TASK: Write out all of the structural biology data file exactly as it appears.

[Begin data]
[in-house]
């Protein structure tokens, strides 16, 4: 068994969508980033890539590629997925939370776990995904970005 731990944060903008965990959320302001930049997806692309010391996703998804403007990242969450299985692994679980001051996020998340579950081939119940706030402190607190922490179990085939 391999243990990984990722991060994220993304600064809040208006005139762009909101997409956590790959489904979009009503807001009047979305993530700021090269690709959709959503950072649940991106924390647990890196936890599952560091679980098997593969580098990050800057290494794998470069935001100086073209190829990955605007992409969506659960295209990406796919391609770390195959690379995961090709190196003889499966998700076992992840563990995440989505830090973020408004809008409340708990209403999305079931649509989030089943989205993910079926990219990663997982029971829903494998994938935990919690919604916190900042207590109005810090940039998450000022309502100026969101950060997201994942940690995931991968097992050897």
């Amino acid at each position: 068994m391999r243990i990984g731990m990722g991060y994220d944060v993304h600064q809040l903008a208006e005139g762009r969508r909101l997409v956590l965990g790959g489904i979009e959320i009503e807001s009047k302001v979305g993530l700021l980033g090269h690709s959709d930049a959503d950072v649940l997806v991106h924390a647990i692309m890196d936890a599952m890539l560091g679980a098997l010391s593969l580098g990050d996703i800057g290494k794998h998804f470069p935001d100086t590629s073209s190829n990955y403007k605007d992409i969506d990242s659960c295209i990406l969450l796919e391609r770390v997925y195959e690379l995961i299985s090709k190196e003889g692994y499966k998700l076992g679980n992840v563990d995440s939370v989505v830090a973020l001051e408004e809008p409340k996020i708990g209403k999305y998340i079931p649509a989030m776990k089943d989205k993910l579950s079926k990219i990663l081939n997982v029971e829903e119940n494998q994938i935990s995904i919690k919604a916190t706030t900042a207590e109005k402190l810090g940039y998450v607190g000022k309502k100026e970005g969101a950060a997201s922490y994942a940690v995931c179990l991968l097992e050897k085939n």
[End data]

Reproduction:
[in-house]
């Protein structure tokens, strides 16, 4: 068994969508980033890539590629997925939370776990995904970005 731990944060903008965990959320302001930049997806692309010391996703998804403007990242969450299985692994679980001051996020998340579950081939119940706030402190607190922490179990085939 391999243990990984990722991060994220993304600064809040208006005139762009909101997409956590790959489904979009009503807001009047979305993530700021090269690709959709959503950072649940991106924390647990890196936890599952560091679980098997593969580098990050800057290494794998470069935001100086073209190829990955605007992409969506659960295209990406796919391609770390195959690379995961090709190196003889499966998700076992992840563990995440989505830090973020408004809008409340708990209403999305079931649509989030089943989205993910079926990219990663997982029971829903494998994938935990919690919604916190900042207590109005810090940039998450000022309502100026969101950060997201994942940690995931991968097992050897």
């Amino acid at each position: 068994m391999r243990i990984g731990m990722g991060y994220d944060v993304h600064q809040l903008a208006e005139g762009r969508r909101l997409v956590l965990g790959g489904i979009e959320i009503e807001s009047k302001v979305g993530l700021l980033g090269h690709s959709d930049a959503d950072v649940l997806v991106h924390a647990i692309m890196d936890a599952m890539l560091g679980a098997l010391s593969l580098g990050d996703i800057g290494k794998h998804f470069p935001d100086t590629s073209s190829n990955y403007k605007d992409i969506d990242s659960c295209i990406l969450l796919e391609r770390v997925y195959e690379l995961i299985s090709k190196e003889g692994y499966k998700l076992g679980n992840v563990d995440s939370v989505v830090a973020l001051e408004e809008p409340k996020i708990g209403k999305y998340i079931p649509a989030m776990k089943d989205k993910l579950s079926k990219i990663l081939n997982v029971e829903e119940n494998q994938i935990s995904i919690k919604a916190t706030t900042a207590e109005k402190l810090g940039y998450v607190g000022k309502k100026e970005g969101a950060a997201s922490y994942a940690v995931c179990l991968l097992e050897k085939n």